Towards a sustainable agricultural production

Europe needs to optimise productivity and utilise bi- and waste products for bioenergy if we want to transform our society and economy in a more sustainable way. The new research project SustainFARM aims to take the next step.

Agro-forestry system in Denmark. Photo: Bihm B. Ghaley

With the estimation that the world population reaches 9 billion by 2050, we face the challenges of increasing food, fodder and energy production by 70% to meet demands, and of simultaneously adapting to climate change and its impacts on the environment.

With imminent climate change impacts,  we need to increase productivity in areas with reduced and uneven distribution of rainfall, more frequent extreme weather conditions like flooding and storm surges and increased temperatures, resulting in soil erosion, pest outbreaks and low harvest outcomes. Food production will be further impacted by the shift into low input systems due to local and global environmental concerns, which require governments to enact and enforce regulatory instruments for land use.

SustainFARM, a new research project, funded within the frame of FACCE SURPLUS, aims to optimise productivity and utilise bi- and waste products for bioenergy and bioproducts. SustainFARM will work with case studies in seven different European countries enabling the investigation of the economic and environmental performance of the production systems across several pedo-climatic zones of Europe.

The best practices and innovative methods will be synthesised into a decision support tool (DST) to enable informed decision making by farmers, advisory services and policy makers.

- We hope to design innovative production systems, which are resilient and climate-smart. To do so, we need to involve the whole stakeholder chain, Associate Prof. Bhim B. Ghaley, coordinator on the SustanFARM project, explains.

SustainFARM is working on integrated food and non-food production systems (IFNS), which is a system in which trees, crops and livestock components are integrated in different ways at different scales.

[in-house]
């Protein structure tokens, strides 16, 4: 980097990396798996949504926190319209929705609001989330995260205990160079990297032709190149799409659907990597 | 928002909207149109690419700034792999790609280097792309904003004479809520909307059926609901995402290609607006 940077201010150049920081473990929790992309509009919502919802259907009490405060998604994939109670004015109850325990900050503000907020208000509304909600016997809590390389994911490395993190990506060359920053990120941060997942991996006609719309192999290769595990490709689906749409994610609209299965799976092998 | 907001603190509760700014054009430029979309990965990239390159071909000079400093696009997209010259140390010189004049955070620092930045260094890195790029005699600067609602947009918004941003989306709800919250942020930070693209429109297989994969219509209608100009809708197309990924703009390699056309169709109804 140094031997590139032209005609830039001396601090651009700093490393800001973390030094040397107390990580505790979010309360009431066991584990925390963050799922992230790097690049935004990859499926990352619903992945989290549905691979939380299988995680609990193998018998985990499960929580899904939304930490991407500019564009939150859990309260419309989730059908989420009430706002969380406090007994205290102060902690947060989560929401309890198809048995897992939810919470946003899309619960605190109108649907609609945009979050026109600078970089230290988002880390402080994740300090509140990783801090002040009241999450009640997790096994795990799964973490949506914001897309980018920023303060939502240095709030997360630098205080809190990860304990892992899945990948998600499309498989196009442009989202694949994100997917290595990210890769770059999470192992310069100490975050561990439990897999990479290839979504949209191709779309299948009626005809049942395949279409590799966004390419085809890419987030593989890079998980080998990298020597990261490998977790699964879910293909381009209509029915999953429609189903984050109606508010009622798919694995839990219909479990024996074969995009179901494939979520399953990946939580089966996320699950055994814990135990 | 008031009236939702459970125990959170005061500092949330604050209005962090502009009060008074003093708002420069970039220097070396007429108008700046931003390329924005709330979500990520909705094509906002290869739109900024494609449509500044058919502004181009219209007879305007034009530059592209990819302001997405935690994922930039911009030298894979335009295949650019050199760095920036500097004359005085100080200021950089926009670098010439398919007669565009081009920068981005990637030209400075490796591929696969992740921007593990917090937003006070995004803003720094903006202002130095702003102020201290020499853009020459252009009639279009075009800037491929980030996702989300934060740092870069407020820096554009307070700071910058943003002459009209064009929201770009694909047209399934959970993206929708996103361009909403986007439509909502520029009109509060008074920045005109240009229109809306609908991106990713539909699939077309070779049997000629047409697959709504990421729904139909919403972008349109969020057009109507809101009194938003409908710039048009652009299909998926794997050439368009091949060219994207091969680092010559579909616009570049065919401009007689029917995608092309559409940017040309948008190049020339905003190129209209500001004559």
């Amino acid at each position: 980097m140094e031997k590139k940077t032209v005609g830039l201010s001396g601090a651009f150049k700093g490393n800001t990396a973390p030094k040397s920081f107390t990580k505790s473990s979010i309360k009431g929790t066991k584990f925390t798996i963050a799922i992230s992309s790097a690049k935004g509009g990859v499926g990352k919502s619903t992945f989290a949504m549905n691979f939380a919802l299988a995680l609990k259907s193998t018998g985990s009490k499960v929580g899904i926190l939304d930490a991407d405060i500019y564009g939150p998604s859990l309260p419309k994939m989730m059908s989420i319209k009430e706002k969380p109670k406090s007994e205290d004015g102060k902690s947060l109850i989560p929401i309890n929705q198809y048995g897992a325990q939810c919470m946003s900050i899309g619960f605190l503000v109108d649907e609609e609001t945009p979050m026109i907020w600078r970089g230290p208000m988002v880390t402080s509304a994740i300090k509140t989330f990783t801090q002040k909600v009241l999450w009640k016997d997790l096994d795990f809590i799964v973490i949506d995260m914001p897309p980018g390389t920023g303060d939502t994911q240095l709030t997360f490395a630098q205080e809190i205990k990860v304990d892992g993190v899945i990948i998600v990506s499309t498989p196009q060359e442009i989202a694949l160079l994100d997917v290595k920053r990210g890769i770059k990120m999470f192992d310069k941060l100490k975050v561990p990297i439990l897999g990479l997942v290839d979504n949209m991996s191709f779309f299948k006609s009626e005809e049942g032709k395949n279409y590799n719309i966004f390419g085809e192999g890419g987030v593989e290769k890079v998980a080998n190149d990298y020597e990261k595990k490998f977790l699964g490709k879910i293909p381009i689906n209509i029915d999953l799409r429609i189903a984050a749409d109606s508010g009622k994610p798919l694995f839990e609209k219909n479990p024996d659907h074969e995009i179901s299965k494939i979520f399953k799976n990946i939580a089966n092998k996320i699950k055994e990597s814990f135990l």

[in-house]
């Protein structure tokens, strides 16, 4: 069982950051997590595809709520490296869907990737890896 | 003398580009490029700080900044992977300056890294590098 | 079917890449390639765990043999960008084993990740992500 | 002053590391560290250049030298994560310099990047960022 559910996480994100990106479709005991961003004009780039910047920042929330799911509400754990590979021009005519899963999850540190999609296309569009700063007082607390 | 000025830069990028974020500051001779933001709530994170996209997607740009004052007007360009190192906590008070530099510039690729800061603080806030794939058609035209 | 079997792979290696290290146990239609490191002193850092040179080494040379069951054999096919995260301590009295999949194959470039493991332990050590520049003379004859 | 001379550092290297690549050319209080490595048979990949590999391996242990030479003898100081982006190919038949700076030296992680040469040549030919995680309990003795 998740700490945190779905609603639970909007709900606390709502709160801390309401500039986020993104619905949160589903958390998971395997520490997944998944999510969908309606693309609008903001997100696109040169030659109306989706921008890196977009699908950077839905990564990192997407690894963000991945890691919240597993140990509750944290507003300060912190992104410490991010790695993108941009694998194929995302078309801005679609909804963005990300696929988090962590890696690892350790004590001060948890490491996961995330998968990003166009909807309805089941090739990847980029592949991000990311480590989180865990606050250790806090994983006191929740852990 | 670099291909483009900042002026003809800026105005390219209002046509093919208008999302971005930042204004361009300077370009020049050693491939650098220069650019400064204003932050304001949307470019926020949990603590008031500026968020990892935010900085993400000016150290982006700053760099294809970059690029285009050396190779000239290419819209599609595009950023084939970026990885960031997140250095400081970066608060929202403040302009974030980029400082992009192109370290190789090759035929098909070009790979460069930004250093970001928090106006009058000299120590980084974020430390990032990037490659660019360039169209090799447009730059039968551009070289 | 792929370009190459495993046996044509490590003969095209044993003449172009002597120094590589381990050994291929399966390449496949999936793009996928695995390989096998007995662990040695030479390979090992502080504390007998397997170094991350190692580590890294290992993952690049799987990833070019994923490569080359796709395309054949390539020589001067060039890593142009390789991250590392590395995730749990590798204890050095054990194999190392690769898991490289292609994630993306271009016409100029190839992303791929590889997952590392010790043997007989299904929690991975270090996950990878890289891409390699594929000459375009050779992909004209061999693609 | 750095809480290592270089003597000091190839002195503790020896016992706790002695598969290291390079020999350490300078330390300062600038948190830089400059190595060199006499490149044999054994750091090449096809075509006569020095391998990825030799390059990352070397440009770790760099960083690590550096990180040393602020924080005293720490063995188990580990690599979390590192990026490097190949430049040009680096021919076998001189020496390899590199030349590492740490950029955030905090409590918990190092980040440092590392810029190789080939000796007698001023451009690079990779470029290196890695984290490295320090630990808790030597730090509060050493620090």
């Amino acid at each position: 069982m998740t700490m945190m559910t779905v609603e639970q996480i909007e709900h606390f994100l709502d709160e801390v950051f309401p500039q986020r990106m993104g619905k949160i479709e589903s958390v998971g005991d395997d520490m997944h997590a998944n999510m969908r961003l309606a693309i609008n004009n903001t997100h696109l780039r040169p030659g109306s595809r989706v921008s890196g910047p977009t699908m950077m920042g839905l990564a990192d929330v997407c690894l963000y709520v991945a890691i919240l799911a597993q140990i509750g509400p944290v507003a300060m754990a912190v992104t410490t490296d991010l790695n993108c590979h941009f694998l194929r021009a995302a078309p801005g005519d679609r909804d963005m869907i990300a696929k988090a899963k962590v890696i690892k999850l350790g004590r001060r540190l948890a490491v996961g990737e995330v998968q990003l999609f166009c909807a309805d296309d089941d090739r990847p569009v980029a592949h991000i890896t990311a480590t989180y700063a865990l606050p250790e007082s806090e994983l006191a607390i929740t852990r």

- Using this system means that productivity is optimized and woody components, residual wastes and co-products will be developed, Bhim B. Ghaley explains.

Partners in the 3-year SustainFARM-project include Faculty of Science, University of Copenhagen (UCPH), The Progressive Farming Trust Ltd (PFT Ltd) trading as The Organic Research Centre, Department of Geography, Philipps-University Marburg (PUM), Universidad de Cordoba (UCO), University of Agricultural Sciences and Veterinary Medicine Cluj-Napoca (UASVM), National Research Council (CNR) and Institute of Soil Science and Plant Cultivation State Research Institute (IUNG-PIB).

The project has been granted 1.617.000 € from the FACCE SURPLUS ERA-NET Cofund.

FACCE SURPLUS FACCE SURPLUS is an ERA-NET under the Cofund scheme of Horizon 2020 of the European Union. FACCE SURPLUS calls for collaboration among 15 countries and the EU for transnational research projects on the thematic area of sustainable and resilient agriculture. Further joint activities that go beyond this co-funded call are planned, in order to contribute to the establishment of a renewable bioeconomy in the ERA.

Further information

Associate Prof. Bhim B. Ghaley

Department of Plant and Environmental Sciences, Faculty of Science, University of Copenhagen (UCPH), Denmark


Phone: 0045 35333570

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